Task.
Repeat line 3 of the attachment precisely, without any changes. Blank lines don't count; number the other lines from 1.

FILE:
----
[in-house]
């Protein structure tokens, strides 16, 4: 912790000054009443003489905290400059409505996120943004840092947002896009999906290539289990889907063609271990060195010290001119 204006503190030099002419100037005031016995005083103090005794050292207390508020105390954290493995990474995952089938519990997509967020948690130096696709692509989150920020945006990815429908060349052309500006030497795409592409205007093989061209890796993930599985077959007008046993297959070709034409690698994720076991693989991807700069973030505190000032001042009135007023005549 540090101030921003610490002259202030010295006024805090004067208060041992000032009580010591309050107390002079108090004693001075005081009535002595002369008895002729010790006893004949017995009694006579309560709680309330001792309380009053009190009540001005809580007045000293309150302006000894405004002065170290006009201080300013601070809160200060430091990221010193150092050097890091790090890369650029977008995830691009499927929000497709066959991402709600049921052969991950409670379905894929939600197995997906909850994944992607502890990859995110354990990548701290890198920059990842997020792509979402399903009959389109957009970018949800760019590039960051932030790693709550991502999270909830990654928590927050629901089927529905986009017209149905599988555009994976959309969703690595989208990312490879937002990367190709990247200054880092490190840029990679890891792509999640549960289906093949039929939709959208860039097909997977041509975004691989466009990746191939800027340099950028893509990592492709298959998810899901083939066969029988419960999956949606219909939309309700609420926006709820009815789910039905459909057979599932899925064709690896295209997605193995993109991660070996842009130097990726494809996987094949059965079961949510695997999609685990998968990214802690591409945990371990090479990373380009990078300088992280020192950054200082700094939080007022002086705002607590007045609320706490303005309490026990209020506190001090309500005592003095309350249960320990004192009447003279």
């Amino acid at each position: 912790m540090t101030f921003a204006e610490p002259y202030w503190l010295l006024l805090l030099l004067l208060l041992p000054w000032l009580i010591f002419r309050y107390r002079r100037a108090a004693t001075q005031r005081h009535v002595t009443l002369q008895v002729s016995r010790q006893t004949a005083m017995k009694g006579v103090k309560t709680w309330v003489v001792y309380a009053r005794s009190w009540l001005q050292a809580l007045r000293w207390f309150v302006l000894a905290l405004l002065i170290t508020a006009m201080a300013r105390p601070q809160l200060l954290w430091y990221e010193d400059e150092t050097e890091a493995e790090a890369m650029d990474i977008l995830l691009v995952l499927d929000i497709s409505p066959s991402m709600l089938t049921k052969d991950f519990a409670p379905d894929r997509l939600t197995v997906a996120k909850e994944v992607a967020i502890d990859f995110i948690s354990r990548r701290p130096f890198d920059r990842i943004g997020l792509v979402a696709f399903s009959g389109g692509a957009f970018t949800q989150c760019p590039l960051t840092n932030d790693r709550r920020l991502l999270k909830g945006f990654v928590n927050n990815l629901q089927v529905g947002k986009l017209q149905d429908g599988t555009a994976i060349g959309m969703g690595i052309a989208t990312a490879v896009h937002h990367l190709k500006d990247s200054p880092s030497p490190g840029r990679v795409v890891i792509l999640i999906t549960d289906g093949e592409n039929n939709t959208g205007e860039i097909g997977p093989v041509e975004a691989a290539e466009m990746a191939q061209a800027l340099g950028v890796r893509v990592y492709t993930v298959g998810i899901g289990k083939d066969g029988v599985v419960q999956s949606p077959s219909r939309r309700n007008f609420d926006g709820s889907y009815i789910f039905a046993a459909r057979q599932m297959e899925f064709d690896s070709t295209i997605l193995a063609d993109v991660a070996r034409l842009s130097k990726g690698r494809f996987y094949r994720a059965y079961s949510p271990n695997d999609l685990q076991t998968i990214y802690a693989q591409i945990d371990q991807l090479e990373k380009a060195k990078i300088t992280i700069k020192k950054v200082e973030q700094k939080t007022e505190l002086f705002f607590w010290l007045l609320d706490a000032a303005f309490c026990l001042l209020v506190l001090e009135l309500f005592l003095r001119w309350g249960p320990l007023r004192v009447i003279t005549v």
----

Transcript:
């Amino acid at each position: 912790m540090t101030f921003a204006e610490p002259y202030w503190l010295l006024l805090l030099l004067l208060l041992p000054w000032l009580i010591f002419r309050y107390r002079r100037a108090a004693t001075q005031r005081h009535v002595t009443l002369q008895v002729s016995r010790q006893t004949a005083m017995k009694g006579v103090k309560t709680w309330v003489v001792y309380a009053r005794s009190w009540l001005q050292a809580l007045r000293w207390f309150v302006l000894a905290l405004l002065i170290t508020a006009m201080a300013r105390p601070q809160l200060l954290w430091y990221e010193d400059e150092t050097e890091a493995e790090a890369m650029d990474i977008l995830l691009v995952l499927d929000i497709s409505p066959s991402m709600l089938t049921k052969d991950f519990a409670p379905d894929r997509l939600t197995v997906a996120k909850e994944v992607a967020i502890d990859f995110i948690s354990r990548r701290p130096f890198d920059r990842i943004g997020l792509v979402a696709f399903s009959g389109g692509a957009f970018t949800q989150c760019p590039l960051t840092n932030d790693r709550r920020l991502l999270k909830g945006f990654v928590n927050n990815l629901q089927v529905g947002k986009l017209q149905d429908g599988t555009a994976i060349g959309m969703g690595i052309a989208t990312a490879v896009h937002h990367l190709k500006d990247s200054p880092s030497p490190g840029r990679v795409v890891i792509l999640i999906t549960d289906g093949e592409n039929n939709t959208g205007e860039i097909g997977p093989v041509e975004a691989a290539e466009m990746a191939q061209a800027l340099g950028v890796r893509v990592y492709t993930v298959g998810i899901g289990k083939d066969g029988v599985v419960q999956s949606p077959s219909r939309r309700n007008f609420d926006g709820s889907y009815i789910f039905a046993a459909r057979q599932m297959e899925f064709d690896s070709t295209i997605l193995a063609d993109v991660a070996r034409l842009s130097k990726g690698r494809f996987y094949r994720a059965y079961s949510p271990n695997d999609l685990q076991t998968i990214y802690a693989q591409i945990d371990q991807l090479e990373k380009a060195k990078i300088t992280i700069k020192k950054v200082e973030q700094k939080t007022e505190l002086f705002f607590w010290l007045l609320d706490a000032a303005f309490c026990l001042l209020v506190l001090e009135l309500f005592l003095r001119w309350g249960p320990l007023r004192v009447i003279t005549v």